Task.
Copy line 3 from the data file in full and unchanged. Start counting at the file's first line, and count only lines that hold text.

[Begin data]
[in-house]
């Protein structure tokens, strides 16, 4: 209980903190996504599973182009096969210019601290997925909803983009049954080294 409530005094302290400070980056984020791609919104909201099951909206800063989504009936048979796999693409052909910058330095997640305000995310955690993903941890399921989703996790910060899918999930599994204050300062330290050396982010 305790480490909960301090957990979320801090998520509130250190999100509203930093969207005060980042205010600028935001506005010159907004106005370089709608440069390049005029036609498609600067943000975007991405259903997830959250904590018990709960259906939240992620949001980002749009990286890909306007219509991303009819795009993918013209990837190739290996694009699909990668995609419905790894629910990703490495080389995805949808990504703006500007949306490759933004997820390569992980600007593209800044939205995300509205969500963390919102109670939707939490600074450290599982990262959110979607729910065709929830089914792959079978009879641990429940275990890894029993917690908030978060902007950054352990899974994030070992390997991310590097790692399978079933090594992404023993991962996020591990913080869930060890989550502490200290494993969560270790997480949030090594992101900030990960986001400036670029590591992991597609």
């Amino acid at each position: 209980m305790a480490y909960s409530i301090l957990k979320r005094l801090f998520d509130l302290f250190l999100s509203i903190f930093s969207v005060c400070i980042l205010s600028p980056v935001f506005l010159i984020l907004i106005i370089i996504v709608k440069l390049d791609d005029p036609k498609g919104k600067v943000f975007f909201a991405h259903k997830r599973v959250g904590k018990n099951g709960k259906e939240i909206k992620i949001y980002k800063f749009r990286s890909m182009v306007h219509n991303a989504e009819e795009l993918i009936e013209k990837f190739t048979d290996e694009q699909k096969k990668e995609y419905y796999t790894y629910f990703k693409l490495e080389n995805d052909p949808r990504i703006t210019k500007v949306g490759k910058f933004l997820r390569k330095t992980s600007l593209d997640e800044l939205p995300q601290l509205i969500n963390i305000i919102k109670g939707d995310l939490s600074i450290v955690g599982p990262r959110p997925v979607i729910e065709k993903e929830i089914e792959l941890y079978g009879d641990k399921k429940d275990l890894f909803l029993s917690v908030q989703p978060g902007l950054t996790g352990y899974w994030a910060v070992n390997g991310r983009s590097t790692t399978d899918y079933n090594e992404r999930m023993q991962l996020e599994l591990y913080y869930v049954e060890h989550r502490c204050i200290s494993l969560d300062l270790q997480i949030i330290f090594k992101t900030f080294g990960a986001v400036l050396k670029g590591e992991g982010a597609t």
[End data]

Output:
């Amino acid at each position: 209980m305790a480490y909960s409530i301090l957990k979320r005094l801090f998520d509130l302290f250190l999100s509203i903190f930093s969207v005060c400070i980042l205010s600028p980056v935001f506005l010159i984020l907004i106005i370089i996504v709608k440069l390049d791609d005029p036609k498609g919104k600067v943000f975007f909201a991405h259903k997830r599973v959250g904590k018990n099951g709960k259906e939240i909206k992620i949001y980002k800063f749009r990286s890909m182009v306007h219509n991303a989504e009819e795009l993918i009936e013209k990837f190739t048979d290996e694009q699909k096969k990668e995609y419905y796999t790894y629910f990703k693409l490495e080389n995805d052909p949808r990504i703006t210019k500007v949306g490759k910058f933004l997820r390569k330095t992980s600007l593209d997640e800044l939205p995300q601290l509205i969500n963390i305000i919102k109670g939707d995310l939490s600074i450290v955690g599982p990262r959110p997925v979607i729910e065709k993903e929830i089914e792959l941890y079978g009879d641990k399921k429940d275990l890894f909803l029993s917690v908030q989703p978060g902007l950054t996790g352990y899974w994030a910060v070992n390997g991310r983009s590097t790692t399978d899918y079933n090594e992404r999930m023993q991962l996020e599994l591990y913080y869930v049954e060890h989550r502490c204050i200290s494993l969560d300062l270790q997480i949030i330290f090594k992101t900030f080294g990960a986001v400036l050396k670029g590591e992991g982010a597609t």